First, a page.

Pulmonary Vascular Disease |

Klippel-Trenaunay Syndrome, Pregnancy, and Pulmonary Embolism: When prophylaxis is not enough! FREE TO VIEW

Vishisht Mehta, MBBS; Karishma Bhatia, MBBS; Vimalkumar Veerappan Kandasamy, MBBS; Zachary DePew, MD
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Creighton University, Omaha, NE

Chest. 2015;148(4_MeetingAbstracts):995A. doi:10.1378/chest.2246403
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SESSION TITLE: Pulmonary Vascular Diseases Student/Resident Cases

SESSION TYPE: Student/Resident Case Report Slide

PRESENTED ON: Tuesday, October 27, 2015 at 04:30 PM - 05:30 PM

INTRODUCTION: Klippel-Trenaunay Syndrome (KTS) is a rare syndrome comprised of capillary, venous & lymphatic malformations associated with bony/soft-tissue overgrowth affecting a limb or limbs [1]. Deep veinous thrombosis (DVT) is a known potential complication of KTS, but pulmonary embolism (PE) is relatively rare [2]. Herein we describe a postpartum patient with KTS who developed PE despite prophylactic measures.

CASE PRESENTATION: A 39 year old pregnant woman with history of KTS and associated pelvic varicosities delivered her child by emergent cesarean section following placental abruption due to a retroplacental clot. Her history included prior pulmonary embolism (PE) at age 16 with subsequent placement of an IVC filter. Her antenatal course was uncomplicated and she received a low dose aspirin and 40 mg low molecular weight heparin (LMWH), both daily, throughout her pregnancy. LMWH was resumed 6 hours after delivery. On post-operative day 2 she complained of acute severe shortness of breath, and was tachycardic with an oxygen saturation of 94% and non-tender lower limbs. A chest CT angiogram revealed extensive bilateral PE’s. ECG showed a classic S1Q3T3 pattern. Transthoracic echocardiogram showed RV dilatation with reduced systolic function and positive McConnell’s sign. Troponin I was elevated at 1.27 ng/mL (normal <= 0.04 ng/mL). LMWH was increased to therapeutic dosing and warfarin therapy was begun. Upper and lower extremity venous duplex studies were completed and negative for DVT. The patient remained hemodynamically stable and transitioned to the outpatient setting.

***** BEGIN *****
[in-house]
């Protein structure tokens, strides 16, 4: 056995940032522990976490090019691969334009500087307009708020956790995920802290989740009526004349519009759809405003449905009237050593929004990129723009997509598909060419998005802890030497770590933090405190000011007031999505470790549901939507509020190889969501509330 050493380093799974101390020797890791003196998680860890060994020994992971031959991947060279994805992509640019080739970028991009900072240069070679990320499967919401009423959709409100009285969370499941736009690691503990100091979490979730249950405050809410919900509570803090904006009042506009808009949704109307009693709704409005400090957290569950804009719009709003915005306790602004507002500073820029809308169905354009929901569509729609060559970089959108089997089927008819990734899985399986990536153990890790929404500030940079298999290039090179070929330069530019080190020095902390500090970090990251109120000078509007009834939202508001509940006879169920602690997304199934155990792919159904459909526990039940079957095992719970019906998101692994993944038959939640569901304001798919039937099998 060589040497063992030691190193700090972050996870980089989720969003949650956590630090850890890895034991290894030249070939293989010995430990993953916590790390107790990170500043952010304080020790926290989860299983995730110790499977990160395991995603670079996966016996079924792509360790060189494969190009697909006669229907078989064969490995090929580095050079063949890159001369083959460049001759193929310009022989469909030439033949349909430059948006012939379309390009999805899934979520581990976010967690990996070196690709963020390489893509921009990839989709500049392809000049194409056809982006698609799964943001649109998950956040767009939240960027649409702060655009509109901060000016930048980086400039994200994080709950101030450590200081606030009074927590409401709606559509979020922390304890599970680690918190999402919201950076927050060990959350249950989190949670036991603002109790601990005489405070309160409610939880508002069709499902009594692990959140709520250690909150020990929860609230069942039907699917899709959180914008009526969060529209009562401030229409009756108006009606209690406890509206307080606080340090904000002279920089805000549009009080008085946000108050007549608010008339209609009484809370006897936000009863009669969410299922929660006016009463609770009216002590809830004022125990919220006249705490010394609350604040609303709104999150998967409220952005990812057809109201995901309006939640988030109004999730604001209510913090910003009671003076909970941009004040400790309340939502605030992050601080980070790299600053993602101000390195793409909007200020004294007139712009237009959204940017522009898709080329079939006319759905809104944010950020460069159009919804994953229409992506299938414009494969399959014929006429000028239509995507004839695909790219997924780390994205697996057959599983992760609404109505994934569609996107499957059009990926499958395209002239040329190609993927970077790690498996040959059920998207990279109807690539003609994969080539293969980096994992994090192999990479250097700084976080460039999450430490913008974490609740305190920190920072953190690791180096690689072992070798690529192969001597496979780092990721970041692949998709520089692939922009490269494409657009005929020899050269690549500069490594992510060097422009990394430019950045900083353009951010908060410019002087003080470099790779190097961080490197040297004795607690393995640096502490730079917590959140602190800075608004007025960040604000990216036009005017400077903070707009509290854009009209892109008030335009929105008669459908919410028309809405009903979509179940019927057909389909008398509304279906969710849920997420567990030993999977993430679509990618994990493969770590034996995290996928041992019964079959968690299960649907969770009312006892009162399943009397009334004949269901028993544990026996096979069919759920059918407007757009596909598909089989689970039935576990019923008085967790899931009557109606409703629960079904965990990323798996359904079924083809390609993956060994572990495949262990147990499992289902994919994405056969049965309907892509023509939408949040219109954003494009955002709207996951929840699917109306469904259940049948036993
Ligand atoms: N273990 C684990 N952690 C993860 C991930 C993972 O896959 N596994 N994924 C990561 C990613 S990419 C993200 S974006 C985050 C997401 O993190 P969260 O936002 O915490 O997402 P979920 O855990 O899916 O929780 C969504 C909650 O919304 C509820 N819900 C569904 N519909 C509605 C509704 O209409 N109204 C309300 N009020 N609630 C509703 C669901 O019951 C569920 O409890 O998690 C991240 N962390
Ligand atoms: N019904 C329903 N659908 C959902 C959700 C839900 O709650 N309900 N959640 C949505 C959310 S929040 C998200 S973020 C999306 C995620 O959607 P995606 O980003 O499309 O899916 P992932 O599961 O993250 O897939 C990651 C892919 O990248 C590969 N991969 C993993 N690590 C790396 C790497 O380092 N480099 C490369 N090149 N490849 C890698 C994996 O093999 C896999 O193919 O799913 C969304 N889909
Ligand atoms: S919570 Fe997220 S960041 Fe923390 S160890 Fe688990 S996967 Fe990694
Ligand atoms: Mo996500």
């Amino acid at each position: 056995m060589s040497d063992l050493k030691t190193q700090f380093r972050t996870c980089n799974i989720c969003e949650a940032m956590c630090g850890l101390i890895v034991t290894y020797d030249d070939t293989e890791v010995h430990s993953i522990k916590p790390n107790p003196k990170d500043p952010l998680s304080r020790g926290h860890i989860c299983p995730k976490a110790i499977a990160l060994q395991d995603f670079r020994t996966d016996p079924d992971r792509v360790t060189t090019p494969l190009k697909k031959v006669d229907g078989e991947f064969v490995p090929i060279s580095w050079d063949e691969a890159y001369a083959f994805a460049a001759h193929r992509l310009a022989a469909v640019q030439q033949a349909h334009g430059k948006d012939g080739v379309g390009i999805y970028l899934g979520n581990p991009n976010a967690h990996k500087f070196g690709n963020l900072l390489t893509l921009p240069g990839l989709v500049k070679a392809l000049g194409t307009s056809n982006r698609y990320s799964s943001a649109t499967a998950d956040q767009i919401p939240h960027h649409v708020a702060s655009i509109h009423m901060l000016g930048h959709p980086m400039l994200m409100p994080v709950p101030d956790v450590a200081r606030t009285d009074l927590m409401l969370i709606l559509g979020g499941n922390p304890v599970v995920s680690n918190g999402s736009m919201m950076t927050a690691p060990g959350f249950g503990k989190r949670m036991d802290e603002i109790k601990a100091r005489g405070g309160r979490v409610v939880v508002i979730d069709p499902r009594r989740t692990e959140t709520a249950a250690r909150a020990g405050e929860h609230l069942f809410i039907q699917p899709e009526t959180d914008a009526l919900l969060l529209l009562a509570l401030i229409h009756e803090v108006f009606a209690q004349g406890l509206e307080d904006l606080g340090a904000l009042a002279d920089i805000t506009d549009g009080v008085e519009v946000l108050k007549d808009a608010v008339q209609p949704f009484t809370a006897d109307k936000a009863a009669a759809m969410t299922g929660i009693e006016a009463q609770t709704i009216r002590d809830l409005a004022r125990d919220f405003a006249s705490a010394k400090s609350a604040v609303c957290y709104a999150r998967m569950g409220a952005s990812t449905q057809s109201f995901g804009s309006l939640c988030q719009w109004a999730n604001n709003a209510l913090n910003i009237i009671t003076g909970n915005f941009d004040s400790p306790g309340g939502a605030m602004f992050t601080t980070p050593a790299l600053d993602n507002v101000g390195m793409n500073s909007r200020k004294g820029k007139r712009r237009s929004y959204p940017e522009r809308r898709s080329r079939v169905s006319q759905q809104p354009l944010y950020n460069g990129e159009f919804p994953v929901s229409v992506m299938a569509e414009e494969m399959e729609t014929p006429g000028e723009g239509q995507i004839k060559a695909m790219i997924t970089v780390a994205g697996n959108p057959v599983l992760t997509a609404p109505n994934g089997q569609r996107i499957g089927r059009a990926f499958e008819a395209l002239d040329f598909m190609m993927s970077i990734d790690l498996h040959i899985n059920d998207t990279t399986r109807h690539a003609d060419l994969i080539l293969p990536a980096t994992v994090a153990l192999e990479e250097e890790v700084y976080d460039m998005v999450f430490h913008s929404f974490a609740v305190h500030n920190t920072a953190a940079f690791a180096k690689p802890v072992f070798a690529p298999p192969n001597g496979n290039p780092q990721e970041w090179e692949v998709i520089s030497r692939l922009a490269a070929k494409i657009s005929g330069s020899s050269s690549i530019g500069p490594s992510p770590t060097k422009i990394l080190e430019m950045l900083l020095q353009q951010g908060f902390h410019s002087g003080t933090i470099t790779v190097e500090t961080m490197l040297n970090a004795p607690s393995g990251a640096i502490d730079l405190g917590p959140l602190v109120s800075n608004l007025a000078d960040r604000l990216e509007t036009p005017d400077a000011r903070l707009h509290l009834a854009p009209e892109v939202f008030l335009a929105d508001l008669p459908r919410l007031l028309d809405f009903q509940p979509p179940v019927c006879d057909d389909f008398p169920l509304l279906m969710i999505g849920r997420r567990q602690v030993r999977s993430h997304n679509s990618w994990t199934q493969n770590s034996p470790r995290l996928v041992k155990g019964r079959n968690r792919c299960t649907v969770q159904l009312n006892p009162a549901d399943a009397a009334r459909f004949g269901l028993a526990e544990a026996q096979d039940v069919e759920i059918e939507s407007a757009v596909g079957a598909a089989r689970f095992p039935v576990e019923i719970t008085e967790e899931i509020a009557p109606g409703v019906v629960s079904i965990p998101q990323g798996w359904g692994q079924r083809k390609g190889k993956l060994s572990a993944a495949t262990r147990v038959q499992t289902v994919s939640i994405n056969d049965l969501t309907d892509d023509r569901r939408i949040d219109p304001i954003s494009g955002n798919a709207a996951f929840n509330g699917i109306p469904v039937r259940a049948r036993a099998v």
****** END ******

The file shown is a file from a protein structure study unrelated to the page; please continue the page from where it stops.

DISCUSSION: KTS and pregnancy are both risk factors for DVT/PE. The coexistence of these two prothrombotic states can cause the PE to break through the prophylaxis. PE appears to be rare in KTS [2,3] and reports of KTS complicated by pregnancy are scarce. It has been suggested that aspirin and heparin use during pregnancy in patients with KTS may reduce thromboembolic disease [1]. This did not bear out in our patient, however, Rebarber et al [1] described a case in which therapeutic LMWH was used during pregnancy without thromboembolic complications. Additionally, our patient’s IVC filter was not protective, potentially due to clot bypassing it via the collateral vasculature that develops in the vascular malformations of KTS.

CONCLUSIONS: Patients with KTS need lifelong anticoagulation and/or an IVC filter. Those with additional risk factors predisposing them to thromboembolic disease should have these issues duly addressed and should be monitored closely for DVT/PE.

Reference #1: Rebarber A, Roman AS, Roshan D, Blei F. Obstetric management of Klippel-Trenaunay syndrome. Obstet Gynecol. 2004;104:1205-8

Reference #2: Jacob AG, Driscoll DJ, Shaughnessy WJ, et al. KlippelTrenaunay Syndrome: Its Spectrum and Management. Mayo Clinic Proc 1998; 73: 28-36

Reference #3: Baskerville PA. Thromboembolic disease and congenital venous abnormalities. Phlebologie 1987; 40: 531-6

DISCLOSURE: The following authors have nothing to disclose: Vishisht Mehta, Karishma Bhatia, Vimalkumar Veerappan Kandasamy, Zachary DePew

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